Obese children have aortic stiffness on par with older adults who have cardiovascular disease, according to new evidence presented today at the Canadian Cardiovascular Conference in Montreal.

Researchers from BC Children’s Hospital in Vancouver, British Columbia, measured blood pressure, lipid levels and BMI among obese (n=63) and normal weight (n=55) adolescents (mean age 13 years) and performed echocardiography to evaluate their heart and blood vessels.

“Our study shows that obese children already have evidence of cardiovascular disease,” study researcher and pediatrician, Kevin Harris, MD, told The Clinical Advisor.

Although systolic BP was only marginally higher in obese children (114 vs. 107 mm Hg; P<.001), and HDL and LDL cholesterol levels were normal for both groups, ultrasound findings revealed premature aortic aging among children in the obese group.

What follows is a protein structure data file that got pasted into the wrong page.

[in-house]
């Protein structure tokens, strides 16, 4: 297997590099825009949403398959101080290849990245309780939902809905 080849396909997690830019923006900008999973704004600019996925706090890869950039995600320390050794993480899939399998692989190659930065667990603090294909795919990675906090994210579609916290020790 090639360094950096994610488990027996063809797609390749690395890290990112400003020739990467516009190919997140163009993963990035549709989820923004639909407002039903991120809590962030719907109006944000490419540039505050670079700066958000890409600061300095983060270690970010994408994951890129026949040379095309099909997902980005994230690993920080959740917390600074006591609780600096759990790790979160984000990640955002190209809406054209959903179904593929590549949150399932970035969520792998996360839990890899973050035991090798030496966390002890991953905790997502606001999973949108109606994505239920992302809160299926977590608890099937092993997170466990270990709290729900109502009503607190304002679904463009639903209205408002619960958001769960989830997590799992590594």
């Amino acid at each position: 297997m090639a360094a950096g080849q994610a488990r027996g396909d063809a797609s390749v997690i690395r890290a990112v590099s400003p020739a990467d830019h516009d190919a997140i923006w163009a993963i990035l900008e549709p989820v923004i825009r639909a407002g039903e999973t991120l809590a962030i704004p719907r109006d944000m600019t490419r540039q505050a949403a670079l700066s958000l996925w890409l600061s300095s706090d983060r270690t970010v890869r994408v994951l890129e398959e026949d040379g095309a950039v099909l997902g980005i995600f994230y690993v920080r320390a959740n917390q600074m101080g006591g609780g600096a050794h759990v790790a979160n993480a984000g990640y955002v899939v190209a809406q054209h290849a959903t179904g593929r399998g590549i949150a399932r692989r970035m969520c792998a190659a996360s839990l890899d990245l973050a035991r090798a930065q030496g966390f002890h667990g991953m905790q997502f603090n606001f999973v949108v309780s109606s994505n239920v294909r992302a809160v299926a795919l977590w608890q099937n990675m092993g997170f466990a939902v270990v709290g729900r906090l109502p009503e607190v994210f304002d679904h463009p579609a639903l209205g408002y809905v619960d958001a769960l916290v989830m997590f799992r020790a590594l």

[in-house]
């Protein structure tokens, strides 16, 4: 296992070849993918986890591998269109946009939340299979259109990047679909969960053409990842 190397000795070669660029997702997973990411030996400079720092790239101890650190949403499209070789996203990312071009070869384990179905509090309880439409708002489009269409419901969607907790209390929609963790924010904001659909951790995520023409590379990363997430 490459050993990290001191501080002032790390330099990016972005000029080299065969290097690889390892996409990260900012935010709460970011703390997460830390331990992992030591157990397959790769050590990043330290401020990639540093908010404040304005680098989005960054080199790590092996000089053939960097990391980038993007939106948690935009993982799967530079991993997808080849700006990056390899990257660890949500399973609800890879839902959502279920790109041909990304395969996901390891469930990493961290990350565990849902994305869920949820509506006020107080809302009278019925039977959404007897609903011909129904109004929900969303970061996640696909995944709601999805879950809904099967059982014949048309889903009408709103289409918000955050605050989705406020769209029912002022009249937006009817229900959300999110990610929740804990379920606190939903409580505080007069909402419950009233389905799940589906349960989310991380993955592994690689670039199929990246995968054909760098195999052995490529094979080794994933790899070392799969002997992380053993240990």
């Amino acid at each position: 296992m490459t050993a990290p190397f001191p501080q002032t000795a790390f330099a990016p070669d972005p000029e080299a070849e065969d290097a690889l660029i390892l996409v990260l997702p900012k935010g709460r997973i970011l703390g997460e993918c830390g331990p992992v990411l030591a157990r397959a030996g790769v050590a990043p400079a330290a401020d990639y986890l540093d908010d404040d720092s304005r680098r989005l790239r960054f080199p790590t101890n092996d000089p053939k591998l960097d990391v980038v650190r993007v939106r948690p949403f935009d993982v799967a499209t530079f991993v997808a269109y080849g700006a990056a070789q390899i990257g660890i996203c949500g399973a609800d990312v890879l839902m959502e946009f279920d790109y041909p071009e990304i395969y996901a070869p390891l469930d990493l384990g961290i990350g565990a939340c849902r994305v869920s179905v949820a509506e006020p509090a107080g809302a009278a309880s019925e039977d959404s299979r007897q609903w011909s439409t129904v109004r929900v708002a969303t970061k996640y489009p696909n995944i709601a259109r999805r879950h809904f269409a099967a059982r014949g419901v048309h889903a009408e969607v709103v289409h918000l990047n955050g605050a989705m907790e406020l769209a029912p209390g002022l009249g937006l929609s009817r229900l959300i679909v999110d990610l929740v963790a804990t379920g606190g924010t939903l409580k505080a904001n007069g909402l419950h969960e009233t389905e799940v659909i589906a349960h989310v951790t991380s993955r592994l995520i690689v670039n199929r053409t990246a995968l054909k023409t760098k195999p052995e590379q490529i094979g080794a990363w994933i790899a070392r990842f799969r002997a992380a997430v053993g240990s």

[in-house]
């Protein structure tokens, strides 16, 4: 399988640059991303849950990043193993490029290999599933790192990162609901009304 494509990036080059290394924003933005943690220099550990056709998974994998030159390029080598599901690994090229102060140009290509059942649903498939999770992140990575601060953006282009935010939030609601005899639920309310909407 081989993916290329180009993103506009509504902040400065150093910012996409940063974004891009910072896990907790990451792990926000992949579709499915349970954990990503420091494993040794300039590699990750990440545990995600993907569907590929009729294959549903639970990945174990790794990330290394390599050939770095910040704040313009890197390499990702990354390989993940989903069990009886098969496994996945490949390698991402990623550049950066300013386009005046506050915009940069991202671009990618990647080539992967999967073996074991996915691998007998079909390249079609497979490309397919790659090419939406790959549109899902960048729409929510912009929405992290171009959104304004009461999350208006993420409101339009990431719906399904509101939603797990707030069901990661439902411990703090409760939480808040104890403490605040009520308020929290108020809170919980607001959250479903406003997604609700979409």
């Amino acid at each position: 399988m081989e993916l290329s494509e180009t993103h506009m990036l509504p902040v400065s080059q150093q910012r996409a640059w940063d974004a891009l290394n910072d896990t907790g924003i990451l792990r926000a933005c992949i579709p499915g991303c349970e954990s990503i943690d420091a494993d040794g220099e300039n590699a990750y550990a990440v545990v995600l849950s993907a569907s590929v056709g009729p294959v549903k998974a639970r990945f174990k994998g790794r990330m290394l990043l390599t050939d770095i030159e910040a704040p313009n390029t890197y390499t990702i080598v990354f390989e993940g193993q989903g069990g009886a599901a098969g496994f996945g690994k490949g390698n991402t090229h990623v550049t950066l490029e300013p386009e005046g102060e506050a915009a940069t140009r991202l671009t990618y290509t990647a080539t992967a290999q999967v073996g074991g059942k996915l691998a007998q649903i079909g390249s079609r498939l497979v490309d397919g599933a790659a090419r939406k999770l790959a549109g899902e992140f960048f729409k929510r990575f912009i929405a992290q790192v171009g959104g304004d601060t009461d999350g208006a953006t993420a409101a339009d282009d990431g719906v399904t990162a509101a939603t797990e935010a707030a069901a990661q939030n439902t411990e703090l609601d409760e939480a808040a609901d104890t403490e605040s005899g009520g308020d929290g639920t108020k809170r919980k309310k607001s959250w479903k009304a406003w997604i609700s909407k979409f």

Several measures of arterial health including aortic pulse wave velocity (590 vs. 351 cm/sec; P<.001), arterial pressure strain elastic modulus (303 vs. 248 mm Hg; P<.001), arterial wall stiffness index  (3.59 vs. 2.98; P<.001), and peak aortic velocity (122 vs. 105 ms; P<.001) were higher among obese children.

“Finding aortic stiffness in children is concerning,” Harris said, adding that lifestyle interventions should be the cornerstone of therapy. “Increasing regular physical activity and improving diet are the best ways to tackle these issues.”

Although it is well understood that aortic stiffness and hypertension in adults are risk factors for early cardiovascular events including heart attack and stroke, less is known about how developing these problems in childhood translates into cardiovascular outcomes in adulthood.

Determining whether these correlations exist, and if diet and exercise can reverse arterial stiffness in children need to be studied further.